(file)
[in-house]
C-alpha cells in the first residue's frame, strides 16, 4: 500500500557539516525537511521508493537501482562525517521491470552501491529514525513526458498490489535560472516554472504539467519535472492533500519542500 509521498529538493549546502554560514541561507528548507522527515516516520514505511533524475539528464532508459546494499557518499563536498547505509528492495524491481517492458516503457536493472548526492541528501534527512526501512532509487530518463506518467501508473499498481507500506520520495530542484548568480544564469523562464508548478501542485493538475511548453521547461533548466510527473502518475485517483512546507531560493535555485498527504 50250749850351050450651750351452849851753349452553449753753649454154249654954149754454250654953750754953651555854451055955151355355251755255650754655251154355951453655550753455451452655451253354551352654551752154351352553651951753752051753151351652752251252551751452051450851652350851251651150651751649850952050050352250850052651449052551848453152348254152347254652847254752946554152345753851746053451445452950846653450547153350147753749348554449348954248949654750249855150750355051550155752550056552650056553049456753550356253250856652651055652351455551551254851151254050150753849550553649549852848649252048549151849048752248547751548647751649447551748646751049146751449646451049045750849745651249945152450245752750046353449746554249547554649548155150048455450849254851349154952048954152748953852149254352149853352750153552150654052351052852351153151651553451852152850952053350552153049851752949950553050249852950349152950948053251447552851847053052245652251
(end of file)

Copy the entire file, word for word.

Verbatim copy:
[in-house]
C-alpha cells in the first residue's frame, strides 16, 4: 500500500557539516525537511521508493537501482562525517521491470552501491529514525513526458498490489535560472516554472504539467519535472492533500519542500 509521498529538493549546502554560514541561507528548507522527515516516520514505511533524475539528464532508459546494499557518499563536498547505509528492495524491481517492458516503457536493472548526492541528501534527512526501512532509487530518463506518467501508473499498481507500506520520495530542484548568480544564469523562464508548478501542485493538475511548453521547461533548466510527473502518475485517483512546507531560493535555485498527504 50250749850351050450651750351452849851753349452553449753753649454154249654954149754454250654953750754953651555854451055955151355355251755255650754655251154355951453655550753455451452655451253354551352654551752154351352553651951753752051753151351652752251252551751452051450851652350851251651150651751649850952050050352250850052651449052551848453152348254152347254652847254752946554152345753851746053451445452950846653450547153350147753749348554449348954248949654750249855150750355051550155752550056552650056553049456753550356253250856652651055652351455551551254851151254050150753849550553649549852848649252048549151849048752248547751548647751649447551748646751049146751449646451049045750849745651249945152450245752750046353449746554249547554649548155150048455450849254851349154952048954152748953852149254352149853352750153552150654052351052852351153151651553451852152850952053350552153049851752949950553050249852950349152950948053251447552851847053052245652251